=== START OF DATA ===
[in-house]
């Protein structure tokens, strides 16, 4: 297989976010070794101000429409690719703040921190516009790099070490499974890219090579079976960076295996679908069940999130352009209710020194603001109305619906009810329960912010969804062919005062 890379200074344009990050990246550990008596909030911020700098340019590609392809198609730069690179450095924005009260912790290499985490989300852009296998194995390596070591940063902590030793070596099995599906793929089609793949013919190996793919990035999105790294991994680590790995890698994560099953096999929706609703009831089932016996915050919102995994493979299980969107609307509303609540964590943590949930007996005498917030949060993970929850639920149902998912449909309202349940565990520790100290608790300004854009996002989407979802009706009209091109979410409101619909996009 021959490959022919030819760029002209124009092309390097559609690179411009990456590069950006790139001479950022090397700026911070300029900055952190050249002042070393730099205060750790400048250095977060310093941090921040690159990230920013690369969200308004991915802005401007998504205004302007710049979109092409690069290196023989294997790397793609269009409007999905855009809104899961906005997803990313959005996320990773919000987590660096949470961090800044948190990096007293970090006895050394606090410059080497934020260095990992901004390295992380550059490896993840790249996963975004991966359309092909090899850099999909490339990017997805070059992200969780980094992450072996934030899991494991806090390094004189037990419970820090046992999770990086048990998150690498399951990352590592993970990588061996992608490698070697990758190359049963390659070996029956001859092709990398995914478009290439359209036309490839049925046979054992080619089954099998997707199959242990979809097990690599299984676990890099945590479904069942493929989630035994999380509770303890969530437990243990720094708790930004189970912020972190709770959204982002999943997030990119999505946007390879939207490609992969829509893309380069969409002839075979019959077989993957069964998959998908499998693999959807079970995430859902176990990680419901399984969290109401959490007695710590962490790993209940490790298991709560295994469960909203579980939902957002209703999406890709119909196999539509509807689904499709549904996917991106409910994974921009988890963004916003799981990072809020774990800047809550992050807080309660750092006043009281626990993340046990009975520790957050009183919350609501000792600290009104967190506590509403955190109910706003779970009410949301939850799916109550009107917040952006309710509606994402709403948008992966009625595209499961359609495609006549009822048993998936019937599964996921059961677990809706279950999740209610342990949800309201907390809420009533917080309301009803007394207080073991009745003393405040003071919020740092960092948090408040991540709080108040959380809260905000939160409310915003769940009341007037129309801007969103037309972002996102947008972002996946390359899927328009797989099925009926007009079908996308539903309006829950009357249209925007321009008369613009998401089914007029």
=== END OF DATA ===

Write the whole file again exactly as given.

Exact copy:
[in-house]
């Protein structure tokens, strides 16, 4: 297989976010070794101000429409690719703040921190516009790099070490499974890219090579079976960076295996679908069940999130352009209710020194603001109305619906009810329960912010969804062919005062 890379200074344009990050990246550990008596909030911020700098340019590609392809198609730069690179450095924005009260912790290499985490989300852009296998194995390596070591940063902590030793070596099995599906793929089609793949013919190996793919990035999105790294991994680590790995890698994560099953096999929706609703009831089932016996915050919102995994493979299980969107609307509303609540964590943590949930007996005498917030949060993970929850639920149902998912449909309202349940565990520790100290608790300004854009996002989407979802009706009209091109979410409101619909996009 021959490959022919030819760029002209124009092309390097559609690179411009990456590069950006790139001479950022090397700026911070300029900055952190050249002042070393730099205060750790400048250095977060310093941090921040690159990230920013690369969200308004991915802005401007998504205004302007710049979109092409690069290196023989294997790397793609269009409007999905855009809104899961906005997803990313959005996320990773919000987590660096949470961090800044948190990096007293970090006895050394606090410059080497934020260095990992901004390295992380550059490896993840790249996963975004991966359309092909090899850099999909490339990017997805070059992200969780980094992450072996934030899991494991806090390094004189037990419970820090046992999770990086048990998150690498399951990352590592993970990588061996992608490698070697990758190359049963390659070996029956001859092709990398995914478009290439359209036309490839049925046979054992080619089954099998997707199959242990979809097990690599299984676990890099945590479904069942493929989630035994999380509770303890969530437990243990720094708790930004189970912020972190709770959204982002999943997030990119999505946007390879939207490609992969829509893309380069969409002839075979019959077989993957069964998959998908499998693999959807079970995430859902176990990680419901399984969290109401959490007695710590962490790993209940490790298991709560295994469960909203579980939902957002209703999406890709119909196999539509509807689904499709549904996917991106409910994974921009988890963004916003799981990072809020774990800047809550992050807080309660750092006043009281626990993340046990009975520790957050009183919350609501000792600290009104967190506590509403955190109910706003779970009410949301939850799916109550009107917040952006309710509606994402709403948008992966009625595209499961359609495609006549009822048993998936019937599964996921059961677990809706279950999740209610342990949800309201907390809420009533917080309301009803007394207080073991009745003393405040003071919020740092960092948090408040991540709080108040959380809260905000939160409310915003769940009341007037129309801007969103037309972002996102947008972002996946390359899927328009797989099925009926007009079908996308539903309006829950009357249209925007321009008369613009998401089914007029």